Nikolai Virta

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Nikolai Virta
Born (1906-12-19)December 19, 1906
Bolshaya Lazovka, Tambov Governorate, Russian Empire
Died January 3, 1976(1976-01-03) (aged 69)
Moscow, Soviet Union

Nikolai Yevgenyevich Virta (Russian: Никола́й Евге́ньевич Вирта́) (real name Karelsky) (December 19 [O.S. December 6] 1906 – January 3, 1976) was a Soviet writer who developed the theory of "conflictless" drama.[1]


Nikolai Virta was born in the village of Bolshaya Lazovka in Tambov Governorate, into the family of a village priest who was shot in 1921 as a supporter of Aleksandr Antonov. From 1923 he worked as a reporter for newspapers and radio, and from 1930 he lived in Moscow. He won fame with his 1935 novel Odinochestvo (Alone), which he used as the basis for his play Zemlya (Earth, 1937). He was awarded the Stalin Prize for the novel in 1941, as he was for his plays Khleb nash nashushchny (Our Daily Bread) in 1948 and Zagovor obrechennykh (Conspiracy of the Condemned, a "virulently anti-American drama"[2]) in 1949 and for his script for the film Stalingradskaya bitva (The battle of Stalingrad) in 1950. He later turned his 1956 novel Krutye gory (Steep Hills) into the play Dali dal'nye, ne oglyadnye (1957).

In 1943 Joseph Stalin decided to allow publication of the Bible in Russia, and Virta was chosen as the censor for the project; he decided there were no deviations from Communist ideology and passed it without alteration. In 1954, as the result of a scandal, he was excluded from the Writers' Union, but he was reinstated in 1956.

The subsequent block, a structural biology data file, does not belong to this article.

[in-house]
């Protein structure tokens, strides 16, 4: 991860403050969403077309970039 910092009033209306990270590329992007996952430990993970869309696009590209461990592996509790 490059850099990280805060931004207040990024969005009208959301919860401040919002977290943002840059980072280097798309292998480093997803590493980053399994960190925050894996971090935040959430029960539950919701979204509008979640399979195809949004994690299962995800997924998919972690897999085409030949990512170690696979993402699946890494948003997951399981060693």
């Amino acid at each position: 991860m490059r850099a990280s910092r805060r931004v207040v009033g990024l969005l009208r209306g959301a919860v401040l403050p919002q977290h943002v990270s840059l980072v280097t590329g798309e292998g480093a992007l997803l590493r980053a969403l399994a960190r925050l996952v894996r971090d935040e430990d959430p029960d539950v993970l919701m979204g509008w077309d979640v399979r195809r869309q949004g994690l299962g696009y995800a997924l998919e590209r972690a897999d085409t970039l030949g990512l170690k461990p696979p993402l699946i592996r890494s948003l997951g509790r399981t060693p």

In describing the "nadir of the Soviet theatre" between World War II and the death of Stalin, Michael Glenny writes:

Matters reached the depth of absurdity when one of the most compliant Stalinist playwrights, Nikolay Virta, propounded the theory of 'lack of conflict'. According to this, the only possible basis of drama for a Soviet play was the struggle between the 'good' and the 'better'. The resulting plays were so abysmal that even the party was forced to disown them.[3]

Kornei Chukovsky described Virta as follows in his diary entry for October 19, 1941:

But morally suspect as he is, there is something endearing about him: he hasn't read a thing and doesn't care for poetry, music, or nature, yet he is hardworking, tireless in his machinations (and not only when they're for his own good), not without literary ability (some of his newspaper reports are very well written). It's just that he's a predatory type by nature. He adores things—fancy clothes, fine furniture, rich food—and power.[4]

English translations

  • Alone, Foreign Languages Publishing House, 1950.


  1. Edward J. Brown, Russian Literature Since the Revolution (Harvard University Press, 1982: ISBN 0-674-78203-8), p. 14.
  2. James H. Billington, The Icon and the Axe (New York: Vintage, 1966), p. 552.
  3. Michael Glenny in Robert Auty and Dimitri Obolensky (eds), Companion to Russian Studies 2: An Introduction to Russian Language and Literature (Cambridge University Press, 1981: ISBN 0-521-28039-7), p. 282.
  4. Kornei Chukovsky, Diary, 1901-1969 (Yale University Press, 2005: ISBN 0-300-10611-4), p. 342.